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The Great Mosque of Djenné: The largest mud-built structure in the world and one of the finest examples of Sudano-Sahelian architecture

David Goran

One of the wonders of Africa and one of the most unique religious buildings in the world, the Great Mosque of Djenné is a large banco or adobe building that is considered by many architects to be one of the greatest achievements of the Sudano-Sahelian architectural style, albeit with obvious Islamic influences.

The Great Mosque's signature trio of minarets overlooks the central market of Djenné. Photo Credit

The Great Mosque’s signature trio of minarets overlooks the central market of Djenné. Photo Credit

Djenné flourished as a great center of commerce, learning, and Islam. The first mosque at the site was built between 800 and 1250 C.E. Made completely out of mud brick, it is the largest construction of its type in the world.

The main entrance is in the north wall. Photo Credit

The main entrance in the north wall. Photo Credit

The first written documentation of the mosque came from 1828, when French explorer René Caillié came across it. From his accounts, we can deduce that by then, the structure was in disrepair, but still used by those praying inside. Over the centuries, the Great Mosque has become the epicenter of the religious and cultural life of Mali.

The mosque requires regular re-plastering to keep its form. Photo Credit

The mosque requires regular re-plastering to keep its form. Photo Credit

 

Bundles of rodier palm sticks embedded in the walls of the Great Mosque are used for decoration and serve as scaffolding for annual repairs. Photo Credit

Bundles of rodier palm sticks embedded in the walls of the Great Mosque are used for decoration and serve as scaffolding for annual repairs. Photo Credit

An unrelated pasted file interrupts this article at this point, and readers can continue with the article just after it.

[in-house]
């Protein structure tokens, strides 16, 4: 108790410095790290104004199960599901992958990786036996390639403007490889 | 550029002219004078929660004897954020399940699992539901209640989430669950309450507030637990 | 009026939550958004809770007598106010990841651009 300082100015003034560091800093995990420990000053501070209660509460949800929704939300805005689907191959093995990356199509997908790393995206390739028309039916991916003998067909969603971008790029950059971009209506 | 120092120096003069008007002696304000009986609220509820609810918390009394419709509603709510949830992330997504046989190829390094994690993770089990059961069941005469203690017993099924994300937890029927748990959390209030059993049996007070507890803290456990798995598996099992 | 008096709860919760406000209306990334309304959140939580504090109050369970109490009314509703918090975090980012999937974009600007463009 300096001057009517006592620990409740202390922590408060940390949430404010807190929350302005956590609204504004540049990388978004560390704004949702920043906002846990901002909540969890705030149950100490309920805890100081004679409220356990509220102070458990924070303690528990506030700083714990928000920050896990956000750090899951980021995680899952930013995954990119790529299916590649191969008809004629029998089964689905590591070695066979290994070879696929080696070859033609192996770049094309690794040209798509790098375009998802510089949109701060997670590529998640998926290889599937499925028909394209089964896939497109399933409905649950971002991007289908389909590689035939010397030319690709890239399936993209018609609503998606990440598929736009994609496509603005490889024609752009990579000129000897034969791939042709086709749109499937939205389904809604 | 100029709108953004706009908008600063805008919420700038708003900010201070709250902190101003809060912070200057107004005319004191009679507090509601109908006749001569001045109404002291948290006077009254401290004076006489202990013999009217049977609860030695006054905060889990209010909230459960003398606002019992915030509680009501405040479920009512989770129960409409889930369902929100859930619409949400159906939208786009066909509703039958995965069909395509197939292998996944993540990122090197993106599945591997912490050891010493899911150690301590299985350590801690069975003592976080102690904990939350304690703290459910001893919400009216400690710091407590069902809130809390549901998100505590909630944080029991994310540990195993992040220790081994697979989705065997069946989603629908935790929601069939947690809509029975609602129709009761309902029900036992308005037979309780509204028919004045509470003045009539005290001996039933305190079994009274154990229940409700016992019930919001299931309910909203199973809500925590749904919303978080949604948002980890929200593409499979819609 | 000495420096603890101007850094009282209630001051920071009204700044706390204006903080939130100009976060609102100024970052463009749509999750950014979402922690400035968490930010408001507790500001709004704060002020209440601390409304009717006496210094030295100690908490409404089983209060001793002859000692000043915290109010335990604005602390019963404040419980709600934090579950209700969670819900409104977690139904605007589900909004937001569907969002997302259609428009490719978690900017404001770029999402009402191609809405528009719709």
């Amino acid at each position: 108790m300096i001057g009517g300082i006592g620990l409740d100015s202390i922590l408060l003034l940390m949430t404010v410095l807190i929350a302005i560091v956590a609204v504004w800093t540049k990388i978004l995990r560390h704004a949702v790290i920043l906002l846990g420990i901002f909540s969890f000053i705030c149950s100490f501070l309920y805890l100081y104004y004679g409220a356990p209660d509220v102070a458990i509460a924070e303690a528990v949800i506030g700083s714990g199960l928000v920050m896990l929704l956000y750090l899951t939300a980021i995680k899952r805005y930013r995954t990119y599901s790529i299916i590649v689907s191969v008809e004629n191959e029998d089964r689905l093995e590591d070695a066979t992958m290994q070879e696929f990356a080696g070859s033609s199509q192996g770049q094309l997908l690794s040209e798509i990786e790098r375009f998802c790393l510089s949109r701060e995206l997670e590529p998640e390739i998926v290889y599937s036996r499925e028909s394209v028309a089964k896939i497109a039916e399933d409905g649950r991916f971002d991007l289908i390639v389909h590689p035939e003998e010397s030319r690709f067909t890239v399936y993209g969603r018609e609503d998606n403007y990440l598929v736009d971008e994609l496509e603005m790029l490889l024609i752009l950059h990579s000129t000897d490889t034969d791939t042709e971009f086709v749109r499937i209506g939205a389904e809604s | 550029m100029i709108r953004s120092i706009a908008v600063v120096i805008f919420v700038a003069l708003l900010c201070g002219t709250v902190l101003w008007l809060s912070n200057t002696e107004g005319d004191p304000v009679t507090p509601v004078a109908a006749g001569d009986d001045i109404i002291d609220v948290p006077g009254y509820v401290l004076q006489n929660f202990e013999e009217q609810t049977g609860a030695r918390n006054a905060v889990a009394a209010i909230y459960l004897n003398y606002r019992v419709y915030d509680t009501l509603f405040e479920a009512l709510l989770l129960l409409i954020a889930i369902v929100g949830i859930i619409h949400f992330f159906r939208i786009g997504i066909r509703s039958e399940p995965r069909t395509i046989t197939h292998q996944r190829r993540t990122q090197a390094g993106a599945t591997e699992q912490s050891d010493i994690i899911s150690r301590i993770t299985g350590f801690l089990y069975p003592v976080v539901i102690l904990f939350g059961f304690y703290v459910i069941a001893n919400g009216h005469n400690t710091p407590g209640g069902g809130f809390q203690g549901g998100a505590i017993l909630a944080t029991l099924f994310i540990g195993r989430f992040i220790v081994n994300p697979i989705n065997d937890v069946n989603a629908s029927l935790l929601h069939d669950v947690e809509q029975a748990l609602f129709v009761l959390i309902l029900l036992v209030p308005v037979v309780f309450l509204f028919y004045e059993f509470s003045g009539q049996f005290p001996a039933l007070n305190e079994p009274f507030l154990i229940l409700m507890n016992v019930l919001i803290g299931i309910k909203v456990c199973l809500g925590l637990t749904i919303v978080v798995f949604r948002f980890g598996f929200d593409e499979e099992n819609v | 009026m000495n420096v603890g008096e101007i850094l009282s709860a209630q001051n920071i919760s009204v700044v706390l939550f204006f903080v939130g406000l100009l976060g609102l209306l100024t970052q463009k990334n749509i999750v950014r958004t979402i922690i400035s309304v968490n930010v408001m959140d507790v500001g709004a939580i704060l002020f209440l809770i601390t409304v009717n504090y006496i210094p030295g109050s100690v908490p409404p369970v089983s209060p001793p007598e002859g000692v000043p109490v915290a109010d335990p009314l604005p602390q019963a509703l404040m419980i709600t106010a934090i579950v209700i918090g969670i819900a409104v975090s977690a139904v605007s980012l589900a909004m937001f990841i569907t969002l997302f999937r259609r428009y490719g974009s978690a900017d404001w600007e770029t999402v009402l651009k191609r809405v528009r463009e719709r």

As described by Caillié, the second mosque was built between 1834 and 1836, replacing the original damaged building. It was much bigger than the original. It also featured a series of low minaret towers and equidistant pillar supports.

During the day, the walls absorb the heat of the day that is released throughout the night, helping the interior of the mosque remain cool all day long. Photo Credit

During the day, the walls absorb the heat of the day that is released throughout the night, helping the interior of the mosque remain cool all day long. Photo Credit

Soon thereafter, the Great Mosque became one of the most important buildings in town, primarily because it became a political symbol for local residents and for colonial powers like the French, who took control of Mali in 1892, led by Louis Archinard. The present, and third, iteration of the Great Mosque was completed in 1907, and some scholars argue that the French constructed it during their period of occupation of the city.

View of the Great Mosque from the northeast as it looked in 1910. From Félix Dubois' Notre beau Niger. Photo Credit

View of the Great Mosque from the northeast as it looked in 1910. From Félix Dubois’ Notre beau Niger. Photo Credit

 

The roof of the Grand Mosque and its vents. Photo Credit

The roof of the Grand Mosque and its vents. Photo Credit

The walls of the Great Mosque are made of sun-baked mud bricks called ferey, and are coated with a mud plaster which gives the building its smooth, sculpted look. The walls also insulate the building from heat during the day, and by nightfall have absorbed enough heat to keep the mosque warm through the night.

Walls are thick and tapered, to both protect the inside from the heat and support the often two story structures and the roof. Photo Credit

Walls are thick and tapered, to both protect the inside from the heat and support the often two story structures and the roof. Photo Credit

 

Though it benefits from regular maintenance, since the facade's construction in 1907 only small changes have been made to the design. Photo Credit1 Photo Credi2

Though it benefits from regular maintenance, since the facade’s construction in 1907 only small changes have been made to the design. Photo Credit1 Photo Credi2

The main entrance faces the north and the prayer wall of course east, toward Mecca. Most prominent are the three large towers that look like minarets. Each minaret contains a spiral staircase leading to the roof, and on top of each minaret is a cone-shaped spire topped with an ostrich egg, symbolising fertility and purity.